I have a love/hate relationship with the placebo effect. On the one hand, I simply want my patients to feel better and don’t really care how that occurs. However, since a large part of the placebo effect in veterinary medicine is related to the primary caretaker’s and veterinarian’s perception of how the animal is doing and not on the patient’s own experience, I worry that the placebo effect leads me to overestimate the success of the treatments I prescribed.
As Margaret Gruen, one of the researchers involved in developing a new study design aimed at teasing out the effects of placebos, put it in a North Carolina State University press release:
In veterinary medicine, we’re one step removed from the patient, and so we run into what we call the ‘caregiver placebo effect,’ which is how we refer to a number of factors that result in unconscious influence on owners’ responses. Merely observing behavior can change it, and any changes in daily routine, like administering medication, will affect the way you relate to that animal and change its behavior.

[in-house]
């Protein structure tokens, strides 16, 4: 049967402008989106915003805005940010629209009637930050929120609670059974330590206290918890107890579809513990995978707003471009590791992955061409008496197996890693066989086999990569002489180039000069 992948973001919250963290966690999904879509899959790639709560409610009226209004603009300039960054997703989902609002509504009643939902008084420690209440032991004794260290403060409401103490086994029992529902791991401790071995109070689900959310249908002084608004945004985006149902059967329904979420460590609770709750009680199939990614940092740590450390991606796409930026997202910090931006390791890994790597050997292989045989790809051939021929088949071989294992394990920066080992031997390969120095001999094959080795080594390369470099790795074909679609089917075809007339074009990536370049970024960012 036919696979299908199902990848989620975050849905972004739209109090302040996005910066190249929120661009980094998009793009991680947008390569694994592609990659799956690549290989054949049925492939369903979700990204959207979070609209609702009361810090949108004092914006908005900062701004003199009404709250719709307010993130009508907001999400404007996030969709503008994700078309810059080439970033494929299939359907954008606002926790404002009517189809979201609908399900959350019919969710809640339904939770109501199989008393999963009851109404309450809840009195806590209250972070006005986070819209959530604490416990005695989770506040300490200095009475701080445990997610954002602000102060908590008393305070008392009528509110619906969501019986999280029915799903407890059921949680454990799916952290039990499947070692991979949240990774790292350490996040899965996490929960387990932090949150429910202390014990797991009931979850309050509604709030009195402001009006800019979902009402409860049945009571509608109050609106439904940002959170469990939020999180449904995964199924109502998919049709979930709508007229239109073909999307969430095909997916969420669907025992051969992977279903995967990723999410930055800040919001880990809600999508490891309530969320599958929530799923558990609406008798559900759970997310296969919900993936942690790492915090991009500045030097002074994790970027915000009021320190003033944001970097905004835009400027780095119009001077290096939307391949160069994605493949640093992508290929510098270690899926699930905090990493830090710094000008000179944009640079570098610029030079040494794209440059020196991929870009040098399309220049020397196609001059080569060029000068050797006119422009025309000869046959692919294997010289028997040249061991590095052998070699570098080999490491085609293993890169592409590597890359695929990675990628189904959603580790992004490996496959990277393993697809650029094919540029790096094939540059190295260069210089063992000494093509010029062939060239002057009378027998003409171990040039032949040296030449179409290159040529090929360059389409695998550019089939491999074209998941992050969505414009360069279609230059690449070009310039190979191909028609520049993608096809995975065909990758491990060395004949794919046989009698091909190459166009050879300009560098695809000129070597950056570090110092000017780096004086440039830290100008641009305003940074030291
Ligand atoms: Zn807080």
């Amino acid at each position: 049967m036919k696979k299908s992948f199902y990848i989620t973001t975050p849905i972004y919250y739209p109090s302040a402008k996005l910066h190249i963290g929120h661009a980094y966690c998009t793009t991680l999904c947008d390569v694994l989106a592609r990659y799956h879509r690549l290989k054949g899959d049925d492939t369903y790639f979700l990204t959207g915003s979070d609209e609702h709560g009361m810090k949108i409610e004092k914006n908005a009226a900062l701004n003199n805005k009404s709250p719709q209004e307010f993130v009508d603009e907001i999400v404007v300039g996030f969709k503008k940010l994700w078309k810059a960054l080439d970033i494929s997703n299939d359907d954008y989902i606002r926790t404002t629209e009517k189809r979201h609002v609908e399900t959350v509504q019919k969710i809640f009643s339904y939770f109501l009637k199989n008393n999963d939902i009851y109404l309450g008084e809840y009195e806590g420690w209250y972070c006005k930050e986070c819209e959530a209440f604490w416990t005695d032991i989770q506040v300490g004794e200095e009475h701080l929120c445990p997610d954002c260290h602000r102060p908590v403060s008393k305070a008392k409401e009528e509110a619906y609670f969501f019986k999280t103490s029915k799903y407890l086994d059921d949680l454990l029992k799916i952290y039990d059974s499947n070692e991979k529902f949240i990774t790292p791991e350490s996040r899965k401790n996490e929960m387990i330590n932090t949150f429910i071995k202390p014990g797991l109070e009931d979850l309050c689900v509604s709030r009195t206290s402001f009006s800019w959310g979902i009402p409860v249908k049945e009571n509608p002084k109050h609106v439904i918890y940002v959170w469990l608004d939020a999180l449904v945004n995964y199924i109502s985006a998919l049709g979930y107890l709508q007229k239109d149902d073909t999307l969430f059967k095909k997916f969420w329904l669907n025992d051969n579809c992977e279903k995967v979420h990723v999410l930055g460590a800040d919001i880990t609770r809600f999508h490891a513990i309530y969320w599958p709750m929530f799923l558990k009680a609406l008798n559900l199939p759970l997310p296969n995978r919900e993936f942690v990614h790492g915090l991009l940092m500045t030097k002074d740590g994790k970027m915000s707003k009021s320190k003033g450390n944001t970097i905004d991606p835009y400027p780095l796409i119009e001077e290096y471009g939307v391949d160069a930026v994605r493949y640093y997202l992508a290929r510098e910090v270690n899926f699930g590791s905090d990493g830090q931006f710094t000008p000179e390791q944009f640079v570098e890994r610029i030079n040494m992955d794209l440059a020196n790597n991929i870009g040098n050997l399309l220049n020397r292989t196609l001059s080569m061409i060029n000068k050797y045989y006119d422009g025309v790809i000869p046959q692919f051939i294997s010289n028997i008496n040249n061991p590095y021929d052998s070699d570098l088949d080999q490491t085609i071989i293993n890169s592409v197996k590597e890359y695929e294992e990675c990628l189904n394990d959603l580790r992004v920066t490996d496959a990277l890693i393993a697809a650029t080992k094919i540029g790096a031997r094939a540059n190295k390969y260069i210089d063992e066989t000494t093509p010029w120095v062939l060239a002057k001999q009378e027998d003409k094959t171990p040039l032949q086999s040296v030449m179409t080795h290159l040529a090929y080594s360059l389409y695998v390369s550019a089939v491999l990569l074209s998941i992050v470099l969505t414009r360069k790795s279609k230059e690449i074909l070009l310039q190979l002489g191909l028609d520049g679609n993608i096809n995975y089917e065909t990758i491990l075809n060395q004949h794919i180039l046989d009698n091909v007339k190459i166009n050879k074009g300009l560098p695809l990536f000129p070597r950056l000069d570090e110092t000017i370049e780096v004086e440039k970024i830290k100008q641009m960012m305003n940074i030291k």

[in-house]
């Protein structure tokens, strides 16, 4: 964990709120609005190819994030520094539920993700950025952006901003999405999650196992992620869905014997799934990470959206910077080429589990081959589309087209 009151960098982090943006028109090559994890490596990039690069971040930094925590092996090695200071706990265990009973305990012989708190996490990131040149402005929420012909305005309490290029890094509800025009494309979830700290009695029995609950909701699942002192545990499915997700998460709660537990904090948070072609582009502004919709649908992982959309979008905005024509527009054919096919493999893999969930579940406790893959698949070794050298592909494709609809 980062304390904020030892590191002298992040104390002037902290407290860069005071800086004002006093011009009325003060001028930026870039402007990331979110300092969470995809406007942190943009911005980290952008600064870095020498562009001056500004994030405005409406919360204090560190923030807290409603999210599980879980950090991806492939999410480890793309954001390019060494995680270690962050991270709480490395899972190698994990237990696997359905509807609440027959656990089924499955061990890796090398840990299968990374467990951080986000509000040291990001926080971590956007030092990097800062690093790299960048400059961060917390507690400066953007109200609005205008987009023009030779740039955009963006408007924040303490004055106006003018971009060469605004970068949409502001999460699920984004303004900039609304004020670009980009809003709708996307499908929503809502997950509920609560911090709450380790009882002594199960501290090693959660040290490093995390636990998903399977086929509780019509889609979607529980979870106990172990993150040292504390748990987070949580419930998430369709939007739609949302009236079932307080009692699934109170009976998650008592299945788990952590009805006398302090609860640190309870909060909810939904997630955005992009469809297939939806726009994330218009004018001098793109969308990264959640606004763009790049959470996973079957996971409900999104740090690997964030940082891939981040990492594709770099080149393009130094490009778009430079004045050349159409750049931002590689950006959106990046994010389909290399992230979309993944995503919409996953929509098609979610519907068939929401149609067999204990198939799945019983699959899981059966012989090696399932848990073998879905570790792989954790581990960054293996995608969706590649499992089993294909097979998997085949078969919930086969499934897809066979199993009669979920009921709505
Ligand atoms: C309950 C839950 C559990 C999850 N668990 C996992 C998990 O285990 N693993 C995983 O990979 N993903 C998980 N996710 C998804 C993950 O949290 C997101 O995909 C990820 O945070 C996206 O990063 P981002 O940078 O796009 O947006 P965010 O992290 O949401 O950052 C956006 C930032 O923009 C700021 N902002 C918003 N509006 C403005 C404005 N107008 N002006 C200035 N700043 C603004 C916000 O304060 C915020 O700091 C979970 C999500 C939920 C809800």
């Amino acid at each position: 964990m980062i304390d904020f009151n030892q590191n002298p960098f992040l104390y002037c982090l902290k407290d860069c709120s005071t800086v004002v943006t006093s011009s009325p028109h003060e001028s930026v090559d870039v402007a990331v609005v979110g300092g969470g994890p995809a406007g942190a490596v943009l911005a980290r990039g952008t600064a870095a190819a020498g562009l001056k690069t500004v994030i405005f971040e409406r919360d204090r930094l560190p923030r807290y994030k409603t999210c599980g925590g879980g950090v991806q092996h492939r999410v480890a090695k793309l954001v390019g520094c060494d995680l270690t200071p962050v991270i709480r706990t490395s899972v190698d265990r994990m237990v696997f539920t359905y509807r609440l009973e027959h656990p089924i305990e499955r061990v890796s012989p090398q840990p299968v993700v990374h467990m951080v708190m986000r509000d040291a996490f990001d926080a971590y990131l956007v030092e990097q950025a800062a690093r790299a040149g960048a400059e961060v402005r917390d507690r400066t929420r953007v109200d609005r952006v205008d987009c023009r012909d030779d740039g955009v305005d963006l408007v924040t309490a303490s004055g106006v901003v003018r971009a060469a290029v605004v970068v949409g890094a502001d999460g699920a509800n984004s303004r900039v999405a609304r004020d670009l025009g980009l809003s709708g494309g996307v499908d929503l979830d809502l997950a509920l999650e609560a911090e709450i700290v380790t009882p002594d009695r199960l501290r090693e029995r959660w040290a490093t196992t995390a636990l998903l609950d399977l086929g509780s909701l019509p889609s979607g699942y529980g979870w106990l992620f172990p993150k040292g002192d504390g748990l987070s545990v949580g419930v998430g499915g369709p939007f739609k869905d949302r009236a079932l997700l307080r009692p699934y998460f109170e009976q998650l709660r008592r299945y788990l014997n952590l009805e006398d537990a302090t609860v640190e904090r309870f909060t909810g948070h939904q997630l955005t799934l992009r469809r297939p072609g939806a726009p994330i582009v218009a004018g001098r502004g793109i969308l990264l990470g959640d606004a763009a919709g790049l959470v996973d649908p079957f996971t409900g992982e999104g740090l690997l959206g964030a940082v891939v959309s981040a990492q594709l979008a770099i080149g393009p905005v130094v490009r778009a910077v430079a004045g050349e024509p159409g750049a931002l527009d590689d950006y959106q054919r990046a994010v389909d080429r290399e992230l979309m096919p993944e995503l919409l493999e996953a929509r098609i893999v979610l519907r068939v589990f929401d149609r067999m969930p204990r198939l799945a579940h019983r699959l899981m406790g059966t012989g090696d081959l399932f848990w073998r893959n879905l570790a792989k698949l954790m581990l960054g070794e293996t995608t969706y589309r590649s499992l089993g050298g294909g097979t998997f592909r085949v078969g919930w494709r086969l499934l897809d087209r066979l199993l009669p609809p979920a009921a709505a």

The study was recently published in the Journal of Veterinary Internal Medicine. Fifty-eight cats with clinical and radiographic evidence of degenerative joint disease (osteoarthritis) were enrolled and divided into two groups. All cats received a placebo during the first two weeks of the study, and their owners were aware of what they were giving. During the next three weeks, one group of cats was switched to a pain reliever while the other group continued with the placebo. Owners were aware that the change had taken place but not which group their cats were in. Finally, all cats again received a placebo for the last three weeks of the study, but the owners did not know that a switch had been made.